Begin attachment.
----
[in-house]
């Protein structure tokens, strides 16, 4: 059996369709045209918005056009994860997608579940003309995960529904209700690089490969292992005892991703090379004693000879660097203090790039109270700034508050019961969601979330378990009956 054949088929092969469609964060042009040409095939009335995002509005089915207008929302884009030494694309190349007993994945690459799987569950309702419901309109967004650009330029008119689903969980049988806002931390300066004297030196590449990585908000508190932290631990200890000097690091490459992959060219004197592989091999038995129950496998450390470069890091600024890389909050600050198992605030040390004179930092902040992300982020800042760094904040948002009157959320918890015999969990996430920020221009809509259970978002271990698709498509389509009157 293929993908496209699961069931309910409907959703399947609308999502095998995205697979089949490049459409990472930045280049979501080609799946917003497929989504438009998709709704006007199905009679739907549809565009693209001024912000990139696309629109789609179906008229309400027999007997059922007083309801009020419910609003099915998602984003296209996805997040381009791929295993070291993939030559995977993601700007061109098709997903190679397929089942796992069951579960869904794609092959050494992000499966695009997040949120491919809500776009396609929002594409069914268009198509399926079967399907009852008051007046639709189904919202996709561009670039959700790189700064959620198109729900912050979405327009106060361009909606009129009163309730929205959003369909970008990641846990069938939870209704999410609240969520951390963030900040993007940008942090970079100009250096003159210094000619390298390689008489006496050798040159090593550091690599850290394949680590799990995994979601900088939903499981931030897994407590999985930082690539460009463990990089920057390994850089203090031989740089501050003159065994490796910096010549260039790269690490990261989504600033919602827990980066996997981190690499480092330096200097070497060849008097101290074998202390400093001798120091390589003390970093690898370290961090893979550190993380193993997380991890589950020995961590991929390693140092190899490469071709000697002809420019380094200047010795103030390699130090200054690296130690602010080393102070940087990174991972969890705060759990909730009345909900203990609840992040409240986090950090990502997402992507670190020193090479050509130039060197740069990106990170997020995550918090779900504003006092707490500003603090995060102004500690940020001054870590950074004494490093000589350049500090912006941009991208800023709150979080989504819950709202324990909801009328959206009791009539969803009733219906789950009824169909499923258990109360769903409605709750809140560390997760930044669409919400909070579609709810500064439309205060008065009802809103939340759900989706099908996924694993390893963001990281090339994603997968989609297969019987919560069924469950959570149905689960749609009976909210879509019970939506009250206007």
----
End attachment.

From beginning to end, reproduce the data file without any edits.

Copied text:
[in-house]
């Protein structure tokens, strides 16, 4: 059996369709045209918005056009994860997608579940003309995960529904209700690089490969292992005892991703090379004693000879660097203090790039109270700034508050019961969601979330378990009956 054949088929092969469609964060042009040409095939009335995002509005089915207008929302884009030494694309190349007993994945690459799987569950309702419901309109967004650009330029008119689903969980049988806002931390300066004297030196590449990585908000508190932290631990200890000097690091490459992959060219004197592989091999038995129950496998450390470069890091600024890389909050600050198992605030040390004179930092902040992300982020800042760094904040948002009157959320918890015999969990996430920020221009809509259970978002271990698709498509389509009157 293929993908496209699961069931309910409907959703399947609308999502095998995205697979089949490049459409990472930045280049979501080609799946917003497929989504438009998709709704006007199905009679739907549809565009693209001024912000990139696309629109789609179906008229309400027999007997059922007083309801009020419910609003099915998602984003296209996805997040381009791929295993070291993939030559995977993601700007061109098709997903190679397929089942796992069951579960869904794609092959050494992000499966695009997040949120491919809500776009396609929002594409069914268009198509399926079967399907009852008051007046639709189904919202996709561009670039959700790189700064959620198109729900912050979405327009106060361009909606009129009163309730929205959003369909970008990641846990069938939870209704999410609240969520951390963030900040993007940008942090970079100009250096003159210094000619390298390689008489006496050798040159090593550091690599850290394949680590799990995994979601900088939903499981931030897994407590999985930082690539460009463990990089920057390994850089203090031989740089501050003159065994490796910096010549260039790269690490990261989504600033919602827990980066996997981190690499480092330096200097070497060849008097101290074998202390400093001798120091390589003390970093690898370290961090893979550190993380193993997380991890589950020995961590991929390693140092190899490469071709000697002809420019380094200047010795103030390699130090200054690296130690602010080393102070940087990174991972969890705060759990909730009345909900203990609840992040409240986090950090990502997402992507670190020193090479050509130039060197740069990106990170997020995550918090779900504003006092707490500003603090995060102004500690940020001054870590950074004494490093000589350049500090912006941009991208800023709150979080989504819950709202324990909801009328959206009791009539969803009733219906789950009824169909499923258990109360769903409605709750809140560390997760930044669409919400909070579609709810500064439309205060008065009802809103939340759900989706099908996924694993390893963001990281090339994603997968989609297969019987919560069924469950959570149905689960749609009976909210879509019970939506009250206007």